Infected Blood Inquiry: 'Little evidence' of AIDS risk, pharma company claims

Sir Brian Langstaff is leading the Infected Blood Inquiry

Sir Brian Langstaff is chairing the Infected Blood Inquiry - Credit: Infected Blood Inquiry

A pharmaceutical company involved in the contaminated blood scandal claimed there was “little evidence” of the risk of AIDS transmission through its products, despite concerns.   

The Infected Blood Inquiry heard evidence on September 29 from the former Revlon Healthcare company Armour, one of the US pharma companies that sold infected blood products to the UK throughout the 1970s and 1980s.  

The US Centers for Disease Control and Prevention was investigating the possible relationship between AIDS and the use of blood and blood derivatives in 1983.  

In a letter to all Haemophilia Centre Directors in 1983, Armour wrote: “The Armour Pharmaceutical Company is acutely aware of the current concern of the medical world regarding AIDS and its possible implication to haemophilia care and treatment.”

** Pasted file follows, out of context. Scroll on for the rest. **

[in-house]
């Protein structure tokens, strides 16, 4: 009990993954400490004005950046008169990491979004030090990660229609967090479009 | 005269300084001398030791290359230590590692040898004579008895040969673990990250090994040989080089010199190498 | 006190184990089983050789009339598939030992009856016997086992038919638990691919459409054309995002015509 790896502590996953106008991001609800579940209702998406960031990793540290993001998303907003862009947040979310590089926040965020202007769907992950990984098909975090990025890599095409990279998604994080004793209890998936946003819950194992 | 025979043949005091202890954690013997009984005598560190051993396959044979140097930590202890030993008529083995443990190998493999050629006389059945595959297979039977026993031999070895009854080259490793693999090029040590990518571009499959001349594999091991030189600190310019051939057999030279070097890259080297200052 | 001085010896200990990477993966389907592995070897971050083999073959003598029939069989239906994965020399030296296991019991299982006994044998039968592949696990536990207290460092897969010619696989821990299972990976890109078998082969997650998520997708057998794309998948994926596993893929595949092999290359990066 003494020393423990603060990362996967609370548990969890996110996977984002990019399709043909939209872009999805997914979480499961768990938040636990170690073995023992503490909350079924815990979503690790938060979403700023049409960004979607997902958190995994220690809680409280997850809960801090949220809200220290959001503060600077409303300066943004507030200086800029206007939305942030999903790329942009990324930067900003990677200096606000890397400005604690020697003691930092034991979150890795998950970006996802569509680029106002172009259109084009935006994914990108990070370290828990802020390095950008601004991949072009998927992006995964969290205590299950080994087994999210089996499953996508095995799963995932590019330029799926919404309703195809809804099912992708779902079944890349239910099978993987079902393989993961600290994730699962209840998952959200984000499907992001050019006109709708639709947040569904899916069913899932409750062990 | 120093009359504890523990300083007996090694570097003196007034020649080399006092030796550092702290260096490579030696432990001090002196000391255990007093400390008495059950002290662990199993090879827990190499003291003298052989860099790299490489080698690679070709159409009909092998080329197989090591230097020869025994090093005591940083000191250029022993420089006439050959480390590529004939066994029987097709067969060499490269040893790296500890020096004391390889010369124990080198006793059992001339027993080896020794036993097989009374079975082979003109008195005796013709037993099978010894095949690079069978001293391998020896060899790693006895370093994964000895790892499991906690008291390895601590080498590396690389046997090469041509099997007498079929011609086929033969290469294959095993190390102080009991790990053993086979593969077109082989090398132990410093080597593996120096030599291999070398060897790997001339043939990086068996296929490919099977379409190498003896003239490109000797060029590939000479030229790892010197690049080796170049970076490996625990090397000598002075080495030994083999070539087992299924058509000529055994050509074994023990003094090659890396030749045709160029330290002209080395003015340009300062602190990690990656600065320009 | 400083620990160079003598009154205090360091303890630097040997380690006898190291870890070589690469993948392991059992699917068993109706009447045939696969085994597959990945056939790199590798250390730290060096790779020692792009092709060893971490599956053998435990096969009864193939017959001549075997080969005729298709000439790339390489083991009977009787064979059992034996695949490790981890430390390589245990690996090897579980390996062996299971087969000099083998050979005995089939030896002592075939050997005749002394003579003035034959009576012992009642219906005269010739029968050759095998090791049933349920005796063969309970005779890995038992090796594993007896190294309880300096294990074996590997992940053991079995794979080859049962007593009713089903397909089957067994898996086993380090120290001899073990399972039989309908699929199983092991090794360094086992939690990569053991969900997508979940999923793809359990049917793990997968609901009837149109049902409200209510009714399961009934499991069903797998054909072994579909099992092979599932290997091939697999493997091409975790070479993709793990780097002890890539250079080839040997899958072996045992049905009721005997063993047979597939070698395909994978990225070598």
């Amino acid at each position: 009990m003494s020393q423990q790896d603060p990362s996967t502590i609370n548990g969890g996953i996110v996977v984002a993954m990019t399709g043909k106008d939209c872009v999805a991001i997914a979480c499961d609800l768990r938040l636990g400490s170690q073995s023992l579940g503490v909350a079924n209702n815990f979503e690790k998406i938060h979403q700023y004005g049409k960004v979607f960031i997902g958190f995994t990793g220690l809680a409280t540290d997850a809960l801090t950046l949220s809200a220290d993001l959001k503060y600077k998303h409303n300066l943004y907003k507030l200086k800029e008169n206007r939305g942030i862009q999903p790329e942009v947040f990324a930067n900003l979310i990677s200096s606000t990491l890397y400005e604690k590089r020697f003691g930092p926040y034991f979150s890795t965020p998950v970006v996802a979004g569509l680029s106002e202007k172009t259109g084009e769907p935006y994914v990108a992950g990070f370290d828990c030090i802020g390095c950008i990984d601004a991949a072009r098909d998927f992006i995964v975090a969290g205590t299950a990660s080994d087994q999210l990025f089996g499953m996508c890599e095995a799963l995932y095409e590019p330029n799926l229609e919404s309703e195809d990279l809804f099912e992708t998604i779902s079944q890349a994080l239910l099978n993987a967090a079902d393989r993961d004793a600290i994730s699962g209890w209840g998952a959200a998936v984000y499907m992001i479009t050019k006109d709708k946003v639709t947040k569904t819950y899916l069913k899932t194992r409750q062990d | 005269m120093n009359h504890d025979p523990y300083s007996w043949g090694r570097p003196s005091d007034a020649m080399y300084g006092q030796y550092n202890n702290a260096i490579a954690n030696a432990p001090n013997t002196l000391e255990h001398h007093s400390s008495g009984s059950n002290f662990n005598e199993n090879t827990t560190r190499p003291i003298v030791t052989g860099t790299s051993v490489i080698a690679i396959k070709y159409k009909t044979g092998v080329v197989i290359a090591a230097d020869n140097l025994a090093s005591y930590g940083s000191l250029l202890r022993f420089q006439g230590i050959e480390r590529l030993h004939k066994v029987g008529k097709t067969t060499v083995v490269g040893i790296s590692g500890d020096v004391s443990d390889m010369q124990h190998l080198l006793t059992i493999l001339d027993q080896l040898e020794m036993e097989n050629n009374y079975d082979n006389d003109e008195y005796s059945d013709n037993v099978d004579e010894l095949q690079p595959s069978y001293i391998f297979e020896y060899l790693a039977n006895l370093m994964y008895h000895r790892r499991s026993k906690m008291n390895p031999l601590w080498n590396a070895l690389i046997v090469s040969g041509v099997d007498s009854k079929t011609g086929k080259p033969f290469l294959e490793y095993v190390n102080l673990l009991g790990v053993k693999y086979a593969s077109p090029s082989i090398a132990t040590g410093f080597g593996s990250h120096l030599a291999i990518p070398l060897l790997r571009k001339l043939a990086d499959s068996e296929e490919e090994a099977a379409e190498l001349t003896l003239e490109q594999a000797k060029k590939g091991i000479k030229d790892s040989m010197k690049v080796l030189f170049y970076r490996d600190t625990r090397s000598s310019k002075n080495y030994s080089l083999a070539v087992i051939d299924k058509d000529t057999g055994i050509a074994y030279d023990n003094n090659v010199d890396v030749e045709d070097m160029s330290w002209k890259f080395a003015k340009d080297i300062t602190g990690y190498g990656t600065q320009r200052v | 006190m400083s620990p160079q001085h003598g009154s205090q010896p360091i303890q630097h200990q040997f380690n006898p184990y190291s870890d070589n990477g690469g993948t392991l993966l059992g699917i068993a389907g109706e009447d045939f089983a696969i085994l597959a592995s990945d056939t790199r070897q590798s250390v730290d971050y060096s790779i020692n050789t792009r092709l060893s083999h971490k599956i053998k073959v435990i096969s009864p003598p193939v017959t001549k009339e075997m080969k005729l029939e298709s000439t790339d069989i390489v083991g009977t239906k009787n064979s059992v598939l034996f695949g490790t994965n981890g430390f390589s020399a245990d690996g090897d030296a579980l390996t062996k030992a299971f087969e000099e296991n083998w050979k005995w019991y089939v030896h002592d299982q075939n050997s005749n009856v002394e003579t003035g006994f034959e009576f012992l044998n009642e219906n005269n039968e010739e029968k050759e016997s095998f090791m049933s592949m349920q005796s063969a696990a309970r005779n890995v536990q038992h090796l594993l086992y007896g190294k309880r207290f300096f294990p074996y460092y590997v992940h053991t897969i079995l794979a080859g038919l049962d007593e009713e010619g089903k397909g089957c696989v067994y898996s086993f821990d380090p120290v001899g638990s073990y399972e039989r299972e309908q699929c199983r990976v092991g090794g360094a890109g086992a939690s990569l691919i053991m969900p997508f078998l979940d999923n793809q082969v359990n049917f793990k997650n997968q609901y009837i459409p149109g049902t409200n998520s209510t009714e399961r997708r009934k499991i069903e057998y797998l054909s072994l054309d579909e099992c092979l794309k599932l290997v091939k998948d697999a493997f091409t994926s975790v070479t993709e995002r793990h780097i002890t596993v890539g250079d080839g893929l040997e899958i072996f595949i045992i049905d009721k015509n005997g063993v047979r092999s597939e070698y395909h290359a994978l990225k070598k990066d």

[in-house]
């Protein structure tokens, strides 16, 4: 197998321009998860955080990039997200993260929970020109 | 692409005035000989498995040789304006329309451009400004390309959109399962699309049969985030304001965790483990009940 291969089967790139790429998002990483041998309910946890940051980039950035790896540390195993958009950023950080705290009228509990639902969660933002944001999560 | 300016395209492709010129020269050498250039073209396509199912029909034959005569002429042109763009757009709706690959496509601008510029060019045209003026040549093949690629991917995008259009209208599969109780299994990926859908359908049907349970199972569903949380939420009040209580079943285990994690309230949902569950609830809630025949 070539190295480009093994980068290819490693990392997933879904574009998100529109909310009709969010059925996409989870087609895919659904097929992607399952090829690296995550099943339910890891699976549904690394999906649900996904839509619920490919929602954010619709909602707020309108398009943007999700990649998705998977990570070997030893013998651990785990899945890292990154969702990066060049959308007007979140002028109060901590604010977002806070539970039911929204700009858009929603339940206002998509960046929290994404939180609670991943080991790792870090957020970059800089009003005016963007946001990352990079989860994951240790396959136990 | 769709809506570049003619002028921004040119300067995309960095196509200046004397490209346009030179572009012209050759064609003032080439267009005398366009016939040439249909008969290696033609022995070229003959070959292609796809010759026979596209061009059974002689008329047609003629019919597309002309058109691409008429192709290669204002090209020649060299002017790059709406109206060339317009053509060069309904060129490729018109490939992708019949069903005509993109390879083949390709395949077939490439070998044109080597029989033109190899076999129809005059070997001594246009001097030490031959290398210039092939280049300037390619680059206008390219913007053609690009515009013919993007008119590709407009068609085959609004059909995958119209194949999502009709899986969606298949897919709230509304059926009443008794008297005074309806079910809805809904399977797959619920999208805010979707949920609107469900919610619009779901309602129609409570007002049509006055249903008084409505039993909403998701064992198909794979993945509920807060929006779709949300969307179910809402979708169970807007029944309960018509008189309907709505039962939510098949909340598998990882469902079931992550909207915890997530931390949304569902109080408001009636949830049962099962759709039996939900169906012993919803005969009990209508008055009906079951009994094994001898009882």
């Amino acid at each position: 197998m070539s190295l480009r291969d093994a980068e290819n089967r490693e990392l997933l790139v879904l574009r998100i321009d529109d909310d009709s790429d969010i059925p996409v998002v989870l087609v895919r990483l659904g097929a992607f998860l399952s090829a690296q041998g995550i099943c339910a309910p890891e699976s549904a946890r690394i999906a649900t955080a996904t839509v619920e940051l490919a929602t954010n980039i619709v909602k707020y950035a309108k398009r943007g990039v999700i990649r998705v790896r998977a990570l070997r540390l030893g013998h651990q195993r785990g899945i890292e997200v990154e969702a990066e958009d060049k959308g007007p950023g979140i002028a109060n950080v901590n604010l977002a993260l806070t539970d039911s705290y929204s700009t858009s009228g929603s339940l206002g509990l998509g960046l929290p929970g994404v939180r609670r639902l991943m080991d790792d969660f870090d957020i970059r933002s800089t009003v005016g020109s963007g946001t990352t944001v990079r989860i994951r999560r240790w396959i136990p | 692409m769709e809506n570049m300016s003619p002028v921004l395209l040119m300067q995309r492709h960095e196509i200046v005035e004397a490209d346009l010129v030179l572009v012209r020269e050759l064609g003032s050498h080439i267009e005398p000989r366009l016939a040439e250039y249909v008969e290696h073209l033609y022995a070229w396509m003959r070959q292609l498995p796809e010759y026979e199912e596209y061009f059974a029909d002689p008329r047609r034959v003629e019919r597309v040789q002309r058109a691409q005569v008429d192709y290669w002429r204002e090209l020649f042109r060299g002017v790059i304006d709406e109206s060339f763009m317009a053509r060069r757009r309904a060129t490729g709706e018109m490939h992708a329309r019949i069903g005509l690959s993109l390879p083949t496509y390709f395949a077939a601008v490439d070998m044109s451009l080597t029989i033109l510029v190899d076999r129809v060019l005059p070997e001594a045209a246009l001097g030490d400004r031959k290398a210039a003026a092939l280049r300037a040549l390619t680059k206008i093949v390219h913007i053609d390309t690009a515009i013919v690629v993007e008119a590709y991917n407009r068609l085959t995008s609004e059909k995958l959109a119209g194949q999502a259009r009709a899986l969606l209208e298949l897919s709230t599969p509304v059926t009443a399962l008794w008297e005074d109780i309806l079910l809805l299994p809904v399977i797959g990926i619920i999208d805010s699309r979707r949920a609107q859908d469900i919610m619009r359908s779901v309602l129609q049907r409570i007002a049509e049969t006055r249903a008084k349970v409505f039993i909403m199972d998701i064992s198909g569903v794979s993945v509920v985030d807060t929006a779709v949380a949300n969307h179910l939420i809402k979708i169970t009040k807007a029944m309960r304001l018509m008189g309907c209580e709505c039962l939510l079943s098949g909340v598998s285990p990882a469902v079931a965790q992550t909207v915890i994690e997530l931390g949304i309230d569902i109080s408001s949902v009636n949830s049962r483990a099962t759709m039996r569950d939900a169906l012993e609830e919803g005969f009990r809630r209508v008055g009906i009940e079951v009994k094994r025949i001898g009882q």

The company claimed to have a program in place to prevent using plasma from high-risk subjects, "despite the fact that there is a little evidence to associate plasma component therapy with the transmission of AIDS”. 

Evidence showed that up to 20,000 donors were pooled to make their products, a high-risk practice. 

Armour withdrew Factorate and High Potency Factorate, their blood products, from the market in 1986. 

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The inquiry also heard evidence of correspondence in 1983 between Armour and Dr Peter Kernoff, director of the Haemophilia Reference Centre at the Royal Free, who requested financial support for AIDS research at the Royal Free.  

The project would focus on the "effects of blood products on the immune system of patients with haemophilia", wrote Dr Kernoff.  

“The causes of these [immunological] abnormalities are unknown, but may include transmission of a previously unrecognised virus or other agent. 

“However, the possibility that infusion of essential therapeutic products may be complicated by very serious hazards is causing extreme concern amongst patients and those responsible for their care.” 

Jason Evans, founder of Factor 8 campaign, said: "My father received Factorate throughout 1983 and 1984, long after Revlon Healthcare knew the risks.  

“It's shocking to see today the extent of just how much they knew and how early on. I just can't believe they carried on selling these products after knowing these risks.  

“My father first tested positive for HIV in November 1984 and I have little doubt from this evidence that had these companies made users aware of the risks, or better yet, withdrawn products they knew to be dangerous, my father and many others would still be alive today."